The Uco Valley: The Napa Valley of Argentina
While I dislike general comparisons, sometime they serve to create links for those unfamiliar with a topic. The Uco Valley probably fits into this category for many wine enthusiasts and both of these regions share a huge commonality.
While the Uco Valley is larger than Napa Valley both in size (about 45mi/15mi vs. 30mi/5mi) and planted vineyard area (61K acres vs. 46K acres), they share a long history of viticulture dating back to the late 19th century. However, the key attribute both have in common is that winemakers have flocked to both regions in search of cooler temperatures relative to the 'traditional' growing regions in each country.
'Modern' Napa Valley begins in the mid 1960's and parallels the story of Robert Mondavi, who sought to produce more elegant and European-styled wines compared to the more commercial wines of the rest of the state, which was centered in the sweltering Central Valley of California. Most are familiar with the 1975 Judgement of Paris, where CA wines (Napa Valley-based) bested those of France. Now, Napa Valley is synonymous with quality wine.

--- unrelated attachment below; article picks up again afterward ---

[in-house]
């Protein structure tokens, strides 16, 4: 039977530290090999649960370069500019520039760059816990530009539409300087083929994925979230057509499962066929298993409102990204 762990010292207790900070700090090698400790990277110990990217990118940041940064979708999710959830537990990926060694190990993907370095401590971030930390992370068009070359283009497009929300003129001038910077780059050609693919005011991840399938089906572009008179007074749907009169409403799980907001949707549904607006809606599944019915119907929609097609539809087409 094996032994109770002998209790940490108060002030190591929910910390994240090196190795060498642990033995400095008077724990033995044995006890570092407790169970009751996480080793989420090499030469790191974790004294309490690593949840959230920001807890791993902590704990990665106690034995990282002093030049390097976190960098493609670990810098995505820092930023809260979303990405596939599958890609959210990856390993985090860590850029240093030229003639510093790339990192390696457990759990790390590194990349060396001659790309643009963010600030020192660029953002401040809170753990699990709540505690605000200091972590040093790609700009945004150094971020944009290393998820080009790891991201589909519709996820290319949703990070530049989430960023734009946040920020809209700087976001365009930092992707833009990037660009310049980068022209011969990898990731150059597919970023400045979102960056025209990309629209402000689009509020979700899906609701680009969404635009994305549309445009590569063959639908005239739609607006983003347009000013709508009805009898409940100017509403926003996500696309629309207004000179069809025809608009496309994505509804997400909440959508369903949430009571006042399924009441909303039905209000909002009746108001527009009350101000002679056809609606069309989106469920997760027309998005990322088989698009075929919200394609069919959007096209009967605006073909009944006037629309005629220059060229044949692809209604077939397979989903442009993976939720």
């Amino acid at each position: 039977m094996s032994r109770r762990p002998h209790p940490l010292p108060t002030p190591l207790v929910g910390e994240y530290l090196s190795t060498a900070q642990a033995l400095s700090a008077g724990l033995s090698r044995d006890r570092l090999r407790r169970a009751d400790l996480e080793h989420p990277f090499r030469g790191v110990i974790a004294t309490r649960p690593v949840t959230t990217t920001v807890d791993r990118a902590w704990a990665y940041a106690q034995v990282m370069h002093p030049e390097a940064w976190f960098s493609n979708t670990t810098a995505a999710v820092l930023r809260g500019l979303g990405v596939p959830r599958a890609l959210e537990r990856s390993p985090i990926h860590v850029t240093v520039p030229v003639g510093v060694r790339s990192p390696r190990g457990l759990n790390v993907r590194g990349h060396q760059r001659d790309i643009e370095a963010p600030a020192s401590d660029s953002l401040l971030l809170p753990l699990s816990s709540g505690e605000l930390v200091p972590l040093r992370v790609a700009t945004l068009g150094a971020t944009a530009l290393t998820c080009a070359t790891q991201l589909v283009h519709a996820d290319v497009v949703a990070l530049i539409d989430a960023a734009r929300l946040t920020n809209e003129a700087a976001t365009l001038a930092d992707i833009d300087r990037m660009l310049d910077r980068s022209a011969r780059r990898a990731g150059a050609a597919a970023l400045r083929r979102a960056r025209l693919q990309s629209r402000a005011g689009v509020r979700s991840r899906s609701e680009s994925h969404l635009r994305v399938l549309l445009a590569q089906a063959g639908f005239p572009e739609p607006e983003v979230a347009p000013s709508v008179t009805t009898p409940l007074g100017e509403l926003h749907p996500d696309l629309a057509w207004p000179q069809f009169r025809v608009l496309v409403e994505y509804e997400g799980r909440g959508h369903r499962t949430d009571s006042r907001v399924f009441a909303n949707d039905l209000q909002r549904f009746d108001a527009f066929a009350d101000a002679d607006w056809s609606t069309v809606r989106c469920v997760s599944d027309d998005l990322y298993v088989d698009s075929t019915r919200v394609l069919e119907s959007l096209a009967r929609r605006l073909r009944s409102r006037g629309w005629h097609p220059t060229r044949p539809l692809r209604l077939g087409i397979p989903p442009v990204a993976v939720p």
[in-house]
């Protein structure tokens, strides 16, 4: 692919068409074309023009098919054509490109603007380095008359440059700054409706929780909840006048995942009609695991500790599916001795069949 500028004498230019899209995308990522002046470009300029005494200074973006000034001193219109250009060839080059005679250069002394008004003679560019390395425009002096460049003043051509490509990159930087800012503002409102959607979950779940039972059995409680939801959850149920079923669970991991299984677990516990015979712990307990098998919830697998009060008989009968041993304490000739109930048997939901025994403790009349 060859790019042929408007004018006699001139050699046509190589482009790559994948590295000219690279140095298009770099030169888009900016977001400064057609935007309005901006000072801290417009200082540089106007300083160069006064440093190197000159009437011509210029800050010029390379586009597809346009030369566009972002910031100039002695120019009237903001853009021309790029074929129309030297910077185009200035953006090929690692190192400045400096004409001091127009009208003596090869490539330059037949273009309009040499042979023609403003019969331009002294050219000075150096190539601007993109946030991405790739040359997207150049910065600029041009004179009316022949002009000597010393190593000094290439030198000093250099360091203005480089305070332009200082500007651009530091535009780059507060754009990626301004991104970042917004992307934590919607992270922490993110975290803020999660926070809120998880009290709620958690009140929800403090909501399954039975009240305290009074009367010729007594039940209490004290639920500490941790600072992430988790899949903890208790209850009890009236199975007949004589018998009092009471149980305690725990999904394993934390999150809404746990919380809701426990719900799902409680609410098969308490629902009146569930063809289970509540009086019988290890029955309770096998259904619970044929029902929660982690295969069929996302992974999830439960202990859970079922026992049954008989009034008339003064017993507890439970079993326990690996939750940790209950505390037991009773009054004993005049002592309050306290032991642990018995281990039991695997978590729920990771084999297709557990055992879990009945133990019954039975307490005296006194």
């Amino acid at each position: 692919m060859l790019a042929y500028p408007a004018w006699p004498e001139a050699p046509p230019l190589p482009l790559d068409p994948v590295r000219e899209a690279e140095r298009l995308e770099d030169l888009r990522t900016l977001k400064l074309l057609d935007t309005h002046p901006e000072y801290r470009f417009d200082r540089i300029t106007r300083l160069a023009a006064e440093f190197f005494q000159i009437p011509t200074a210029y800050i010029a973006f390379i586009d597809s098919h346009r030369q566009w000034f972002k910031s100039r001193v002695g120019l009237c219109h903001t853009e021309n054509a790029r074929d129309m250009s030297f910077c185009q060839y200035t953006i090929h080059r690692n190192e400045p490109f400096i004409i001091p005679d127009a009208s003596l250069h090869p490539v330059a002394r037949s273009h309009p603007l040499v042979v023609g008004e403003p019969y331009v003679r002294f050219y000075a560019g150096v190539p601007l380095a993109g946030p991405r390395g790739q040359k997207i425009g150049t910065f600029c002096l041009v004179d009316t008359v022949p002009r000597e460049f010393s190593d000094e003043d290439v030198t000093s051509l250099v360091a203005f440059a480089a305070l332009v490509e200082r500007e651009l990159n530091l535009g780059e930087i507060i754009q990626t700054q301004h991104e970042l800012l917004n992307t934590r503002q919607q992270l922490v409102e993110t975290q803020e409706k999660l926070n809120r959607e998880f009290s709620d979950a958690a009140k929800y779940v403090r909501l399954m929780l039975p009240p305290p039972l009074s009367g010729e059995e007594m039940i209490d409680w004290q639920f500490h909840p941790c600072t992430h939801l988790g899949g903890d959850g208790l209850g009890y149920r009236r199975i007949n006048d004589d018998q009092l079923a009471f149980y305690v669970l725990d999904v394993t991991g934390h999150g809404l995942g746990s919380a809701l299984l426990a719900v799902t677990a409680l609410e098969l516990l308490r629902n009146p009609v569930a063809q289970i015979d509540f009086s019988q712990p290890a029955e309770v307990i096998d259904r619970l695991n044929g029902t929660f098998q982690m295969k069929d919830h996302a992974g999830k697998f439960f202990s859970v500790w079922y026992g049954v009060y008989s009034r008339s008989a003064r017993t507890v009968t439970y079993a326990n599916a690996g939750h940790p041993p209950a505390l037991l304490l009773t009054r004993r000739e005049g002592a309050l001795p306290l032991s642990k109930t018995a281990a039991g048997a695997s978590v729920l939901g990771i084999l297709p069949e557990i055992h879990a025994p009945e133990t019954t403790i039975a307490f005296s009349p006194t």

Starting in the late 1980's, the Uco Valley became a destination for winemakers looking for cooler growing conditions due to its high altitude (3k-5k fasl). The cooler climate, like Napa, affords a longer growing season. This allows for longer hang times and better ripening of tannins and other polyphenols/flavonoids in red grapes, producing wines with mature, round tannins and increased flavor depth and complexity. Not only this, but cooler temperatures also slow the loss of acid in the grapes, providing finished wines with better balance.
Complexity and balance, hallmarks for every world-class wine and why the Uco Valley will become as iconic a wine region in Argentina as Napa Valley is in the USA.